Numbers Game August 8, 2014

Opening pairs in a slump

The average opening partnership has fallen significantly in the last three years, and in 2014 it's lower than the averages for all the other wickets except the ninth and the tenth
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Alastair Cook and Nick Compton were a pretty solid opening pair for England, but since Compton was dropped England have struggled at the top of the order
Alastair Cook and Nick Compton were a pretty solid opening pair for England, but since Compton was dropped England have struggled at the top of the order © Getty Images

In the last 25 opening partnerships in Tests, there have been only two stands of 50 or more, with a highest of 70. The last seven read as follows: 21, 8, 24, 4, 26, 22, 17. The last century stand for the first wicket came 45 innings ago, when Chris Rogers and David Warner added 123 in Cape Town in March this year. Since that game, the average opening partnership in Tests has dropped to 28.07. In 2014 so far, there have been only five century partnerships for the first wicket. Clearly, these haven't been great times for opening pairs, and the malaise has extended to most teams in international cricket over the last three years.

In the 2000s, several teams had settled opening pairs. Australia had the solidity and flair of Matthew Hayden and Justin Langer, England had Andrew Strauss and Marcus Trescothick, and then Strauss and Alastair Cook, India were well-served by Virender Sehwag and Gautam Gambhir, while South Africa had Graeme Smith and Herschelle Gibbs. At the same time, the 2000s was also a period when fast-bowling resources were a bit thin for most teams. The combination of the two resulted in a period that was bountiful for openers.

The opening partnership average between January 2001 and December 2010 was 41.36, which is more than the corresponding averages over all the previous decades going back to the 1950s. In the 1990s, when fast-bowling resources were more plentiful around the world, the average opening stand was about six runs fewer, with a century partnership every 13.4 innings. In the 2000s the frequency of century stands increased to one every 10.4 innings, but since 2011 it's dropped to one every 15.3 innings.

Opening partnership stats over the years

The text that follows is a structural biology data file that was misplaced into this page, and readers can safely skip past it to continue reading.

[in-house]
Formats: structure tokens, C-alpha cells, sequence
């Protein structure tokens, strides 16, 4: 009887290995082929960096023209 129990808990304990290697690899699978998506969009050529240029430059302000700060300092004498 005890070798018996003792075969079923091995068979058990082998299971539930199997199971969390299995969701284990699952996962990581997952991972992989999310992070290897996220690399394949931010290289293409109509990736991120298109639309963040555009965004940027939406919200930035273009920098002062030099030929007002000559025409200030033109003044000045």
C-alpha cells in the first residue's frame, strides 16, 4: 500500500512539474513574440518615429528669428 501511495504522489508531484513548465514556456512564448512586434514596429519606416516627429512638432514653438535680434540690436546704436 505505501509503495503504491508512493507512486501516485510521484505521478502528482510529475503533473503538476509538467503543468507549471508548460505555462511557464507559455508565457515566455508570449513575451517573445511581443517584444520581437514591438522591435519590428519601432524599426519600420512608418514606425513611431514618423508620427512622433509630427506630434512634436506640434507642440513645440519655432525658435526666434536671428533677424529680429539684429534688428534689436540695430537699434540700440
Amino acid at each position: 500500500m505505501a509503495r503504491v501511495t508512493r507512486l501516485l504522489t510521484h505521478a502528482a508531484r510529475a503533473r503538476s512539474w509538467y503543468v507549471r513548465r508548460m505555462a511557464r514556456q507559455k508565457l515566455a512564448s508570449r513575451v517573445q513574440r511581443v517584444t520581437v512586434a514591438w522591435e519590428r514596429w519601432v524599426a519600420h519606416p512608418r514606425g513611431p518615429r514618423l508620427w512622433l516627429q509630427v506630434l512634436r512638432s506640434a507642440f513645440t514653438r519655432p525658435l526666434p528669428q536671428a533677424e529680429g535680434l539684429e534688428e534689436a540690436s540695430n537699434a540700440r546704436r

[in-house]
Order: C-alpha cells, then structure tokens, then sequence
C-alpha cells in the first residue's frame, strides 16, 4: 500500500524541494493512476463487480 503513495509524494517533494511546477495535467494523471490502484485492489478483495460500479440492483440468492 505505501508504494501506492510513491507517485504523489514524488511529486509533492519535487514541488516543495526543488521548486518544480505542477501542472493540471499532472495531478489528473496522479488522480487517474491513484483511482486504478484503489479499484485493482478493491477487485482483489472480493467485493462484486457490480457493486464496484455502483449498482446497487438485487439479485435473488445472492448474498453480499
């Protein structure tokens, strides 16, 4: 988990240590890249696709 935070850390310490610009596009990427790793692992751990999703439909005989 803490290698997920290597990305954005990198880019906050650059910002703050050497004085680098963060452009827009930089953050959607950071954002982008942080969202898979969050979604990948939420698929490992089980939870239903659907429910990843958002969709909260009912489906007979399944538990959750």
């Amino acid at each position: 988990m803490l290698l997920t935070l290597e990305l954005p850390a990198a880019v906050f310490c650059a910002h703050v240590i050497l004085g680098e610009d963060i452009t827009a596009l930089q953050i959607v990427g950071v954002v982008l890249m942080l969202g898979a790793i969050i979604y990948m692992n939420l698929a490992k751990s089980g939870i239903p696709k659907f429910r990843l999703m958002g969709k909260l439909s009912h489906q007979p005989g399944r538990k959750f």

Period Inngs Average 100/ 50 stands
1951-1960 632 34.58 36/ 106
1961-1970 653 40.13 52/ 42
1971-1980 816 38.14 58/ 159
1981-1990 948 36.20 68/ 153
1991-2000 1327 35.25 99/ 212
2001-2010 1687 41.36 162/ 314
2011-Aug 7, 2014* 551 33.91 36/ 75
* Updated till the first innings of the Old Trafford Test between England and India

The team-wise stats for opening partnerships in these two periods - between 2001 and 2010, and since the start of 2011 - show which teams have slipped up over the last three-and-a-half years. Between 2001 and 2010, South Africa and Australia both had opening partnership averages of more than 50, while India were almost there as well. In the period since 2011, though, both South Africa and India have slipped by about 15 runs and landed up in the mid-30s, which is the most significant drop among all teams. Australia have slipped too, but their average of 42.61 is still better than all other teams during this period; between 2001 and 2010, four teams had a higher average than that. The other team which has slipped up quite significantly is England - from 46.58 to 36.90 - thanks to Strauss' retirement and Cook's poor form.

Team-wise stats for opening pairs, between 2001-10, and 2011-14
  2001-2010 2011-2014*
  Inngs Average 100/ 50 stands Inngs Average 100/ 50 stands
South Africa 193 52.21 24/ 42 52 37.52 5/ 6
Australia 218 51.54 26/ 54 71 42.61 8/ 15
India 201 49.64 30/ 37 63 33.44 3/ 9
England 241 46.58 29/ 56 78 35.90 5/ 11
Pakistan 152 37.32 12/ 29 52 31.60 5/ 5
West Indies 180 36.76 15/ 30 58 30.58 3/ 6
Sri Lanka 161 35.17 11/ 29 67 34.92 3/ 10
New Zealand 140 30.89 7/ 20 60 28.83 3/ 7
Bangladesh 132 26.40 4/ 14 30 25.40 0/ 4
Zimbabwe 67 23.88 4/ 3 20 27.60 1/ 2
* Updated till the first innings of the Old Trafford Test